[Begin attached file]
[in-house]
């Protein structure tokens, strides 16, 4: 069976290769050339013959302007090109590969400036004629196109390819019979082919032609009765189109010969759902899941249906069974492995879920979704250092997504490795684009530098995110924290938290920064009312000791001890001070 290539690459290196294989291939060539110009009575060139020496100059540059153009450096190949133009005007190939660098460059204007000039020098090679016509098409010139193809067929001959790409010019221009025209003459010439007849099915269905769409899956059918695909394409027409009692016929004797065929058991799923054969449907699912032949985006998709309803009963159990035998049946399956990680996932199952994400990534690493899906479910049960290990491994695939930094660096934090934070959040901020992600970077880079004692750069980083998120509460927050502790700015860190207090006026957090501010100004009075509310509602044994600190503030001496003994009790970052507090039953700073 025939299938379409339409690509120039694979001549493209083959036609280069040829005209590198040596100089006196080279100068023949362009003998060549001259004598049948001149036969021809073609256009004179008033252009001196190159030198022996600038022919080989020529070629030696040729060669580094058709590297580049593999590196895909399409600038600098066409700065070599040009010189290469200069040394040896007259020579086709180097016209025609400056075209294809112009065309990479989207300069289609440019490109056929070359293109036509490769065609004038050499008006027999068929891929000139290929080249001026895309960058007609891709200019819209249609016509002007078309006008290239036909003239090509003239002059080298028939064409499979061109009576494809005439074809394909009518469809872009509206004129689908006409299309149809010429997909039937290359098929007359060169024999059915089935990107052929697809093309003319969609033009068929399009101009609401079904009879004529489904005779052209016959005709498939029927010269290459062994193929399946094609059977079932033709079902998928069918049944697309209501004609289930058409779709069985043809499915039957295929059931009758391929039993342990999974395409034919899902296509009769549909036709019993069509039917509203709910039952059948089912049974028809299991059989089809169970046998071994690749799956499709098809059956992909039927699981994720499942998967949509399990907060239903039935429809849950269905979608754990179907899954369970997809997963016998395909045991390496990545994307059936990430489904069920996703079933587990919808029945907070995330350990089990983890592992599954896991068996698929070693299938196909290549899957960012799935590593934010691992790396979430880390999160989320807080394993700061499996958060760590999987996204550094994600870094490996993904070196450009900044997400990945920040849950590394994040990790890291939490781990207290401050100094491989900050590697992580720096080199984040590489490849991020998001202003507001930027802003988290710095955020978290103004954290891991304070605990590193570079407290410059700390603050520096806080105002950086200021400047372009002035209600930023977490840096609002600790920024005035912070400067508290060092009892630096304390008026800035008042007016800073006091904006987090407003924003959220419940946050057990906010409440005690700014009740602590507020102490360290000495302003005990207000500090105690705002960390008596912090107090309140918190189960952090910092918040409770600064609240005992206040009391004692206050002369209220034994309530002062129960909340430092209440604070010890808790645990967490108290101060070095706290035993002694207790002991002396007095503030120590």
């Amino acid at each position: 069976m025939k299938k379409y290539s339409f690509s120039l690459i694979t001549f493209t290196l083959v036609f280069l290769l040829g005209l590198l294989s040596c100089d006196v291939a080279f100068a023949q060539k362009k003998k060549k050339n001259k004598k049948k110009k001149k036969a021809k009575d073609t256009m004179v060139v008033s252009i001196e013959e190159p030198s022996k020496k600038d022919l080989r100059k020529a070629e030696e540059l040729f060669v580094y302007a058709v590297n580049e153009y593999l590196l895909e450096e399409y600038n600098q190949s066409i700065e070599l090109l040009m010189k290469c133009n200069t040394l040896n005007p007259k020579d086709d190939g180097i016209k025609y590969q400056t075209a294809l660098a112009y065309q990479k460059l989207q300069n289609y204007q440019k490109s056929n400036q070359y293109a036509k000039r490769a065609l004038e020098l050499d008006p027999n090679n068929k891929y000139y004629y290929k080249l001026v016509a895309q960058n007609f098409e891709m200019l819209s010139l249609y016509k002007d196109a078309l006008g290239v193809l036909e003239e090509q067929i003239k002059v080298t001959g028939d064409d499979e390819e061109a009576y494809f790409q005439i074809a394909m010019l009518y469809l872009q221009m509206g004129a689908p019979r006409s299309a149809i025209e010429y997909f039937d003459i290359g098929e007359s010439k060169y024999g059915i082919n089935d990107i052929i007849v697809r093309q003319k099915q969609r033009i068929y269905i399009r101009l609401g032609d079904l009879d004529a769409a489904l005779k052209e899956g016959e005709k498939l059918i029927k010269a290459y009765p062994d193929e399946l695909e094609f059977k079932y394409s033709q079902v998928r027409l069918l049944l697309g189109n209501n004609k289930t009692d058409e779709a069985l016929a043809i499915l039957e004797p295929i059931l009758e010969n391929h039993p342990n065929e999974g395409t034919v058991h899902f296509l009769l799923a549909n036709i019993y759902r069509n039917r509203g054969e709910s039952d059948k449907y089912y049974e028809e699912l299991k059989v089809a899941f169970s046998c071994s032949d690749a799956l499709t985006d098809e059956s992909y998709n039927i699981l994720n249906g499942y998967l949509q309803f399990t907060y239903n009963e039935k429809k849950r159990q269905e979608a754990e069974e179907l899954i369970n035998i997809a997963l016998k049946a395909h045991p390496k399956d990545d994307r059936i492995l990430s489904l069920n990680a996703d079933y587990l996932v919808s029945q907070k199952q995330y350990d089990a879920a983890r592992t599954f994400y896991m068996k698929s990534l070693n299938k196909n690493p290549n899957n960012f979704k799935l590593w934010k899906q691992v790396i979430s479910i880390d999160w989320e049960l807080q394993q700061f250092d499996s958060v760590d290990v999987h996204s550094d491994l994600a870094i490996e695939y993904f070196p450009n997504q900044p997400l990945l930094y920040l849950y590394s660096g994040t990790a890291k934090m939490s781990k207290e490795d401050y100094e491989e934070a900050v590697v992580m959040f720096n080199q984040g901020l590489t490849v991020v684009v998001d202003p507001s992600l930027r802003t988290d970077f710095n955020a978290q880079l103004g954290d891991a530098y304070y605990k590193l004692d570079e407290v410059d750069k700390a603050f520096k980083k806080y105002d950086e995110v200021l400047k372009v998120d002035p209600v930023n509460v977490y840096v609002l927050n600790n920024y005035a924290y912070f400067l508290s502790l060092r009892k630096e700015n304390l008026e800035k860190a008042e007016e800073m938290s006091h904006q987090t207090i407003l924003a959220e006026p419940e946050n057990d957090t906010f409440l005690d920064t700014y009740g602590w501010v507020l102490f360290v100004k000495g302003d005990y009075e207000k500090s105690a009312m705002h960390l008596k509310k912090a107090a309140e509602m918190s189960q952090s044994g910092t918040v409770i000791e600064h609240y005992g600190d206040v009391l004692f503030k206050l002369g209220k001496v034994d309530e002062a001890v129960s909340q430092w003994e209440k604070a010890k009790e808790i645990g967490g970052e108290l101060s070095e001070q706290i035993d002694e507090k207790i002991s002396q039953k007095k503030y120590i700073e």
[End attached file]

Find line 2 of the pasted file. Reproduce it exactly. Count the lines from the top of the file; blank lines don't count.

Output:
């Protein structure tokens, strides 16, 4: 069976290769050339013959302007090109590969400036004629196109390819019979082919032609009765189109010969759902899941249906069974492995879920979704250092997504490795684009530098995110924290938290920064009312000791001890001070 290539690459290196294989291939060539110009009575060139020496100059540059153009450096190949133009005007190939660098460059204007000039020098090679016509098409010139193809067929001959790409010019221009025209003459010439007849099915269905769409899956059918695909394409027409009692016929004797065929058991799923054969449907699912032949985006998709309803009963159990035998049946399956990680996932199952994400990534690493899906479910049960290990491994695939930094660096934090934070959040901020992600970077880079004692750069980083998120509460927050502790700015860190207090006026957090501010100004009075509310509602044994600190503030001496003994009790970052507090039953700073 025939299938379409339409690509120039694979001549493209083959036609280069040829005209590198040596100089006196080279100068023949362009003998060549001259004598049948001149036969021809073609256009004179008033252009001196190159030198022996600038022919080989020529070629030696040729060669580094058709590297580049593999590196895909399409600038600098066409700065070599040009010189290469200069040394040896007259020579086709180097016209025609400056075209294809112009065309990479989207300069289609440019490109056929070359293109036509490769065609004038050499008006027999068929891929000139290929080249001026895309960058007609891709200019819209249609016509002007078309006008290239036909003239090509003239002059080298028939064409499979061109009576494809005439074809394909009518469809872009509206004129689908006409299309149809010429997909039937290359098929007359060169024999059915089935990107052929697809093309003319969609033009068929399009101009609401079904009879004529489904005779052209016959005709498939029927010269290459062994193929399946094609059977079932033709079902998928069918049944697309209501004609289930058409779709069985043809499915039957295929059931009758391929039993342990999974395409034919899902296509009769549909036709019993069509039917509203709910039952059948089912049974028809299991059989089809169970046998071994690749799956499709098809059956992909039927699981994720499942998967949509399990907060239903039935429809849950269905979608754990179907899954369970997809997963016998395909045991390496990545994307059936990430489904069920996703079933587990919808029945907070995330350990089990983890592992599954896991068996698929070693299938196909290549899957960012799935590593934010691992790396979430880390999160989320807080394993700061499996958060760590999987996204550094994600870094490996993904070196450009900044997400990945920040849950590394994040990790890291939490781990207290401050100094491989900050590697992580720096080199984040590489490849991020998001202003507001930027802003988290710095955020978290103004954290891991304070605990590193570079407290410059700390603050520096806080105002950086200021400047372009002035209600930023977490840096609002600790920024005035912070400067508290060092009892630096304390008026800035008042007016800073006091904006987090407003924003959220419940946050057990906010409440005690700014009740602590507020102490360290000495302003005990207000500090105690705002960390008596912090107090309140918190189960952090910092918040409770600064609240005992206040009391004692206050002369209220034994309530002062129960909340430092209440604070010890808790645990967490108290101060070095706290035993002694207790002991002396007095503030120590």